LAS VEGAS — Independent software vendors will spurn partnering with Microsoft because it competes with them in business applications, a senior IBM Corp. executive said as his company rolled out more initiatives to lure ISVs into its embrace.
inevitable,”” Steve Mills, IBM’s senior software group vice-president told reporters at its annual PartnerWorld conference here. “”The sense that Microsoft is going to continue to expand their application base leads thousands of software vendors recognizing they are likely to face formidable competition.””
IBM, on the other hand, stopped building applications several years ago and now pitches itself as an neutral company offering ISVs know-how. That, he said, “”is a powerful value proposition and one that leaves them with room to make money.””
There is, however, a price Big Blue asks software vendors to pay for its financial and marketing support: stop developing their applications in proprietary languages, such as Microsoft’s C# and Visual Basic.
Not that the company is against Windows, he added: Last year IBM did US$2.5 billion in business on systems and applications running Microsoft’ operating system. he noted. But its developers only write in languages that are portable across platforms, such as Java and C++. What IBM offers software vendors is expertise in developing on its open standard middleware such as WebSphere.
Asked whether the strategy may backfire if ISVs pressure customers to move their systems to IBM, who then complain about a loss of flexibility, Mills shrugged. Applications written in portable code can run on other companies’ systems, he acknowledged. “”If someone comes in and one-ups us, we’ll be out,”” he added.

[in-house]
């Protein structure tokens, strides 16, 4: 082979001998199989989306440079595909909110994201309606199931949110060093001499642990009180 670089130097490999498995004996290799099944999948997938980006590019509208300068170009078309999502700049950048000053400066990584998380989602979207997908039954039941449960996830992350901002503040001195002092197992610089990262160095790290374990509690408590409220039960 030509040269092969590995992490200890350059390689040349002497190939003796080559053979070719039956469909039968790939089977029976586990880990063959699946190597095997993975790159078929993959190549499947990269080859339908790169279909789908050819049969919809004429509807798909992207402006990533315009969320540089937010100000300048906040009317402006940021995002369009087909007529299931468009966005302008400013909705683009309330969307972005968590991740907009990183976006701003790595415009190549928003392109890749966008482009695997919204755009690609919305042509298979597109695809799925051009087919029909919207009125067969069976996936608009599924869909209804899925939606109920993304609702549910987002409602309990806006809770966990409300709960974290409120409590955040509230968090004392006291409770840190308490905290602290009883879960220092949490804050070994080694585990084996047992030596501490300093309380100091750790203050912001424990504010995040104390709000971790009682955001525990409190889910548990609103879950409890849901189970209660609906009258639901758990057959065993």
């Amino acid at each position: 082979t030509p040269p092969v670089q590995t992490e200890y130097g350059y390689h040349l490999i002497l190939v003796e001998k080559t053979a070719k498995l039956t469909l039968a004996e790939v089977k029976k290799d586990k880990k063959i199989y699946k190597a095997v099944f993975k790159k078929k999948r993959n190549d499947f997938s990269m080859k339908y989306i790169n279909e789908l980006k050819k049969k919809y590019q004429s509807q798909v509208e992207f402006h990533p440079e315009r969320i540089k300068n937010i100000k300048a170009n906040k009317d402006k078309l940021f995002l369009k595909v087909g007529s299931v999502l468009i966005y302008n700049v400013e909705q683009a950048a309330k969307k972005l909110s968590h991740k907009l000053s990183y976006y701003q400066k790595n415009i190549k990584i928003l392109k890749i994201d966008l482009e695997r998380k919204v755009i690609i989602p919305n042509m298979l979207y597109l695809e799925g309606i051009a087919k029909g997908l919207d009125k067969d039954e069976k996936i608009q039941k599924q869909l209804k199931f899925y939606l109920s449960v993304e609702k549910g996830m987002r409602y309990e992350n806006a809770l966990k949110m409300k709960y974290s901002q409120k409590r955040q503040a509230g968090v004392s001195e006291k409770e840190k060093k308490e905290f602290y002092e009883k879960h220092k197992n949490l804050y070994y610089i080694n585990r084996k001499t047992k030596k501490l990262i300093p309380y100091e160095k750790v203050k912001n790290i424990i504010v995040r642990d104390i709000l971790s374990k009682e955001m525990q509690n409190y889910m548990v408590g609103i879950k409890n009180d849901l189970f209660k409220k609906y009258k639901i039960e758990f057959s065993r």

Sitting in the audience was Michael Haines, a principle analyst for services marketing at Gartner Group, who advises industry giants like Microsoft on their marketing and channel strategies. After leaving the conference he’s flying to Microsoft headquarters to consult with it on the knotty problem of dealing with software vendors who are both partners and competitors.
For example, after years of partnering with Vancouver’s Pivotal Corp., a customer relationship management software developer, Microsoft has come out with its own CRM app. In recent years Microsoft snapped up Great Plains, Navision and others to try and create an enterprise resource management suite of products for small and medium companies.
“”Microsoft has got to make some decisions as to what they do,”” Haines said in an interview. Others in the same boat include Oracle, Sun and Hewlett-Packard, he said.
By contrast IBM is “”somewhat unique”” in that it’s not in the software applications business. “”I’m happy to hear they’re sticking to their guns on that,”” he added, “”because there’s a temptation for a company their size to jump into the fray.””
IBM announced here it is increasing attempts to persuade ISVs to build applications on its middleware, part of a strategy to capture a bigger slice of IT business from small and mid-size companies.
To that end it said it will spend US$1 billion this year on ISV-related programs to help them re-write code from proprietary to open languages and standards and on joint marketing efforts.
IBM is particularly going after software vendors with industry-specific applications, which it believes will be particularly appealing to medium-sized companies.
One existing initiative, called PartnerWorld Industry Networks for ISVs, is a Web site of benefits for these ISVs with advice to help them improve business process performance. Initial industries targeted include retail, healthcare, life sciences and telecommunications. Five more industries will be added in the middle of the year.
Another section, called ISV Advantage for Industries, partners are expected to make a commitment to specific IBM middleware and hardware to support Big Blue’s ‘on demand’ strategy.